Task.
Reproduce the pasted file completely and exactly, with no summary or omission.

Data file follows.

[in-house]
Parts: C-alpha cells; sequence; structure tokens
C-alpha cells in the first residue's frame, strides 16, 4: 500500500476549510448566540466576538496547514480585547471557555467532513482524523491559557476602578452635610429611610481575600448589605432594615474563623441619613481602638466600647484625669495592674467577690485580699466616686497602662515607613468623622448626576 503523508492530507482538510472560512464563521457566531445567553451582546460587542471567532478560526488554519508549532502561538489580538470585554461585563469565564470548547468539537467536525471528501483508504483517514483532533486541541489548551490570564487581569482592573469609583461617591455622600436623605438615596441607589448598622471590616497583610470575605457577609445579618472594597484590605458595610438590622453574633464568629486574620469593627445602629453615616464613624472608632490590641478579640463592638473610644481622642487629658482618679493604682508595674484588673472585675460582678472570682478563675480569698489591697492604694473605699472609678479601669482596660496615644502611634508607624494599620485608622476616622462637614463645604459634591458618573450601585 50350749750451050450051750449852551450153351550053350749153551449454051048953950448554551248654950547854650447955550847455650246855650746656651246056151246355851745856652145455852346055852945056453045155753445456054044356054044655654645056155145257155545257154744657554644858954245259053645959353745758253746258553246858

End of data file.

[in-house]
Parts: C-alpha cells; sequence; structure tokens
C-alpha cells in the first residue's frame, strides 16, 4: 500500500476549510448566540466576538496547514480585547471557555467532513482524523491559557476602578452635610429611610481575600448589605432594615474563623441619613481602638466600647484625669495592674467577690485580699466616686497602662515607613468623622448626576 503523508492530507482538510472560512464563521457566531445567553451582546460587542471567532478560526488554519508549532502561538489580538470585554461585563469565564470548547468539537467536525471528501483508504483517514483532533486541541489548551490570564487581569482592573469609583461617591455622600436623605438615596441607589448598622471590616497583610470575605457577609445579618472594597484590605458595610438590622453574633464568629486574620469593627445602629453615616464613624472608632490590641478579640463592638473610644481622642487629658482618679493604682508595674484588673472585675460582678472570682478563675480569698489591697492604694473605699472609678479601669482596660496615644502611634508607624494599620485608622476616622462637614463645604459634591458618573450601585 50350749750451050450051750449852551450153351550053350749153551449454051048953950448554551248654950547854650447955550847455650246855650746656651246056151246355851745856652145455852346055852945056453045155753445456054044356054044655654645056155145257155545257154744657554644858954245259053645959353745758253746258553246858